If you have chronic inflammation of the colon associated with Crohn’s disease, you have a higher risk of colon cancer. The inflammation may result in a constant turnover of the intestinal lining’s cells, increasing the chance of abnormalities and cancer.

Colon cancer is very treatable if it’s identified in its early stages. If you have Crohn’s, consider speaking with a doctor about how often you should get a colonoscopy to check for colon cancer.

The prolonged inflammatory response of Crohn’s disease can trigger a similar reaction in joints and tendons, leading to arthritis.

The most common type of arthritis for people with Crohn’s disease is peripheral arthritis. This causes swelling and pain in the large joints of the arms and legs, such as the knees and elbows.

Peripheral arthritis usually doesn’t permanently damage the joints.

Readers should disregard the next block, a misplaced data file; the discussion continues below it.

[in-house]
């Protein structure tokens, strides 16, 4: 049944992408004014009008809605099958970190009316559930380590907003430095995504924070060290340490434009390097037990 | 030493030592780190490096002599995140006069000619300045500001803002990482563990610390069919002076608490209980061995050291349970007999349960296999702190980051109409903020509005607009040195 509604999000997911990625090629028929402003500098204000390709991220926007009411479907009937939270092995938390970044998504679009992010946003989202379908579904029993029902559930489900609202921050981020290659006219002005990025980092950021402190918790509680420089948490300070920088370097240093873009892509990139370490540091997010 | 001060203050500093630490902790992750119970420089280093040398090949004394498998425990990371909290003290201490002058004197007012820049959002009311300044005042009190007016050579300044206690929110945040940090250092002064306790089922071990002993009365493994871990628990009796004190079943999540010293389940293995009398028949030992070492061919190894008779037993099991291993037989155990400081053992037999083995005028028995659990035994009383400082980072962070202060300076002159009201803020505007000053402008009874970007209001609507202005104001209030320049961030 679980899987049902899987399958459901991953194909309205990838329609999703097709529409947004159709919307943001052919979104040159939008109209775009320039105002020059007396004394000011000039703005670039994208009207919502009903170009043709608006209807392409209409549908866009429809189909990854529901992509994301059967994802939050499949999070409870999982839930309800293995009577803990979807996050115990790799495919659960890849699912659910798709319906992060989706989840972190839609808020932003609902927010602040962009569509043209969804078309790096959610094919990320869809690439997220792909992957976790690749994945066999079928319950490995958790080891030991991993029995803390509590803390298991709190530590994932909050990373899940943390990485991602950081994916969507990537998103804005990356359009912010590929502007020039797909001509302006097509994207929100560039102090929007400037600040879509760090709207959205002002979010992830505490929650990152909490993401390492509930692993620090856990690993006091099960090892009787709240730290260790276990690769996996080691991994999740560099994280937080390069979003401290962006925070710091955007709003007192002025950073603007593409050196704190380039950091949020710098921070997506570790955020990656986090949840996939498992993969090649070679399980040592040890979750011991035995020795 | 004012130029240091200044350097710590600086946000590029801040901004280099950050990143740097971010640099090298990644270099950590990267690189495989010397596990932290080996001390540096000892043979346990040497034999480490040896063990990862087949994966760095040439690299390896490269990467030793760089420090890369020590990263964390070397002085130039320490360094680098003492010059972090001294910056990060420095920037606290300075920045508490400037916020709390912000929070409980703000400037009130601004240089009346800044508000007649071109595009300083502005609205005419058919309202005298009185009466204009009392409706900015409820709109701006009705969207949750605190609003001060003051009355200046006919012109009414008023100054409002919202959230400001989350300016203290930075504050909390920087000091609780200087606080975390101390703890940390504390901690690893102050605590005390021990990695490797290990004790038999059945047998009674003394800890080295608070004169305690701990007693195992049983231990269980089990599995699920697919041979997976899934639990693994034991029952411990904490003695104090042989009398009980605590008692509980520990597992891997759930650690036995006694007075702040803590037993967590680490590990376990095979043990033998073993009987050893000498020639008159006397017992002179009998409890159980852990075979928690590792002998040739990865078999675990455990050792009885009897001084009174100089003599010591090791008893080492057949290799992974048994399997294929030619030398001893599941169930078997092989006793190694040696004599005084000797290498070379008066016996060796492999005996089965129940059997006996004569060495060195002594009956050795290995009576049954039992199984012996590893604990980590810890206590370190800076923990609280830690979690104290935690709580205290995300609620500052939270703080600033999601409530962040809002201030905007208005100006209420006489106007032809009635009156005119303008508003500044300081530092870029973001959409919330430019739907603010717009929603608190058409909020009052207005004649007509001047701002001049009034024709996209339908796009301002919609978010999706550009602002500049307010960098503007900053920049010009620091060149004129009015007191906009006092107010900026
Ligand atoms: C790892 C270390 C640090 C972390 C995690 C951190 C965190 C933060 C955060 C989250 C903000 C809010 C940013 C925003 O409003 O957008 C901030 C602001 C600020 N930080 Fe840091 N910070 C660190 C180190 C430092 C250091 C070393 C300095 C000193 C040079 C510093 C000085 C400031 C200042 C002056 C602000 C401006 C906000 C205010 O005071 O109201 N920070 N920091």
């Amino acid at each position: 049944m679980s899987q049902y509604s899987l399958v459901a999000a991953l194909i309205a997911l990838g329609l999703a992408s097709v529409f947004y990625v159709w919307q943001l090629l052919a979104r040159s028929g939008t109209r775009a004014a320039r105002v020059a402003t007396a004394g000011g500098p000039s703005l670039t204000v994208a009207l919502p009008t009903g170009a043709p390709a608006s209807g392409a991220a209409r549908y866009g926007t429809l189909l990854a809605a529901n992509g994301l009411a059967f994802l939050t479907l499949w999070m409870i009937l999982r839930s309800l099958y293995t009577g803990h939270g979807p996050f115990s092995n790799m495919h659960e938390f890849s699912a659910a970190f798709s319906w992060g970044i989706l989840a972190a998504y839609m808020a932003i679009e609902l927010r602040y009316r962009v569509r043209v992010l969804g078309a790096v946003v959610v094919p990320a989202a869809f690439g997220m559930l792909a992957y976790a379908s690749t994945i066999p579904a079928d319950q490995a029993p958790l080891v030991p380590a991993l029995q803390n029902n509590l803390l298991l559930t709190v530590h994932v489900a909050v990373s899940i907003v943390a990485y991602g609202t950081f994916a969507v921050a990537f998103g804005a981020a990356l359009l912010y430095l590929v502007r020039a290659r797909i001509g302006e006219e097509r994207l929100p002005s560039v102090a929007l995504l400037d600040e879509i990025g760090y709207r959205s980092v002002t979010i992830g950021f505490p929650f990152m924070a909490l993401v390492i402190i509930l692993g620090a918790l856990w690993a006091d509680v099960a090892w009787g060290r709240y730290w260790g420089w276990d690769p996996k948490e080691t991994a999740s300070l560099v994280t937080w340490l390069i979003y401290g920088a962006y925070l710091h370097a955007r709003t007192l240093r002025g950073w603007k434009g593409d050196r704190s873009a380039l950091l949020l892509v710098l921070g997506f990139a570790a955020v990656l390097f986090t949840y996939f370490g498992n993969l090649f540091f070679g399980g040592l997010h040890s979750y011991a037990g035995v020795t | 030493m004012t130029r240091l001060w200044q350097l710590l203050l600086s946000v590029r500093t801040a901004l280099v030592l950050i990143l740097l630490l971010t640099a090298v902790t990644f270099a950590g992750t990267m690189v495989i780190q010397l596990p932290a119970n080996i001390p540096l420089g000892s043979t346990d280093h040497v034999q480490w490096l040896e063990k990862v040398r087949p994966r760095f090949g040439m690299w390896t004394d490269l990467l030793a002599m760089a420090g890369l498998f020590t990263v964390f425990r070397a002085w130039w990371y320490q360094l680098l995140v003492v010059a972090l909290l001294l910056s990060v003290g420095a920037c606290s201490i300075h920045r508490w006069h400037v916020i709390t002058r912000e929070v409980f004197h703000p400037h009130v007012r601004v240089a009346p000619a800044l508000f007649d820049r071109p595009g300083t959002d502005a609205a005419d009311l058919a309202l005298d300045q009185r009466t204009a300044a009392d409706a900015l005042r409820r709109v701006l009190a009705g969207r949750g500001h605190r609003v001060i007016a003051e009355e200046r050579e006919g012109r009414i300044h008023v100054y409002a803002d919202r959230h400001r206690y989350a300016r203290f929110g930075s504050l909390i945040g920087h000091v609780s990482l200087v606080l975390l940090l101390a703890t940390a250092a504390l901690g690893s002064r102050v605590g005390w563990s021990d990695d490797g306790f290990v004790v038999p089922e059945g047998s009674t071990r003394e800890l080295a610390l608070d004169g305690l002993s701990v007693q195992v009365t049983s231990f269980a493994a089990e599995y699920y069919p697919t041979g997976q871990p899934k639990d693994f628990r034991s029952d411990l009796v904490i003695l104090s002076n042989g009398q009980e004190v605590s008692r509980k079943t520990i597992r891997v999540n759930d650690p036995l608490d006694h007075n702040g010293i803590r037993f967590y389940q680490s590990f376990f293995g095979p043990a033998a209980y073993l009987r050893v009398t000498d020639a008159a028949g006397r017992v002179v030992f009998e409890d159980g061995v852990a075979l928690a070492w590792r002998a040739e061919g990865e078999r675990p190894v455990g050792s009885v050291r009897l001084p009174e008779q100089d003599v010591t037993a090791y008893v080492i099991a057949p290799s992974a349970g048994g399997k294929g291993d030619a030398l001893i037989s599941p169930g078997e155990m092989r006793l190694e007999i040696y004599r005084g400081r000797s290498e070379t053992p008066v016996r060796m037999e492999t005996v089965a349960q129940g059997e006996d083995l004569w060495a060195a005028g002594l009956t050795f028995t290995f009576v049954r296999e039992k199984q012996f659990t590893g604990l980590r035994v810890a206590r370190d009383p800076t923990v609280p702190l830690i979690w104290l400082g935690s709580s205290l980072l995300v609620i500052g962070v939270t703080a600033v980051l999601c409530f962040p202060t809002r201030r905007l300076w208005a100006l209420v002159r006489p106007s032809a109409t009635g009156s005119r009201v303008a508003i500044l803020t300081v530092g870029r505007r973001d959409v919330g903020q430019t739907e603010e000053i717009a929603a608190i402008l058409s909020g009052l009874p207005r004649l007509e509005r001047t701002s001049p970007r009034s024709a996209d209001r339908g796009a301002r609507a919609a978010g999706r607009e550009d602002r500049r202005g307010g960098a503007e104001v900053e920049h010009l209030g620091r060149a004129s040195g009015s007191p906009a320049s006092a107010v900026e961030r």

In severe cases, arthritis associated with Crohn’s disease may be treated with anti-inflammatory drugs and corticosteroids.

One of the most common kidney complications associated with Crohn’s disease is kidney stones. They’re more common in people with this disease of the small intestine.

When fat binds to calcium, a type of salt called oxalate can end up in the kidney, forming stones there. The symptoms of a kidney stone may include pain, nausea and vomiting, and blood in the urine.

The usual treatment for a kidney stone is drinking more fluids and eating a low oxalate diet that includes plenty of juices and vegetables. If a kidney stone doesn’t pass on its own, it may require surgical removal.

Crohn’s can cause several skin conditions due to symptoms like inflammation. This includes:

  • Skin tags: These may develop due to fissures. These small flaps form when the skin thickens as the swelling is reduced. Irritation may occur if fecal matter attaches to these skin tags, so keeping the area clean is important.
  • Lesions: Some people may develop lesions (pyoderma gangrenosum) on these same areas of the body. People can treat the lesions with topical ointments or antibiotics.
  • Hidradenitis suppurativa: This is a painful condition that can result in lesions and abscesses on the skin. People can usually manage the condition with antibiotics.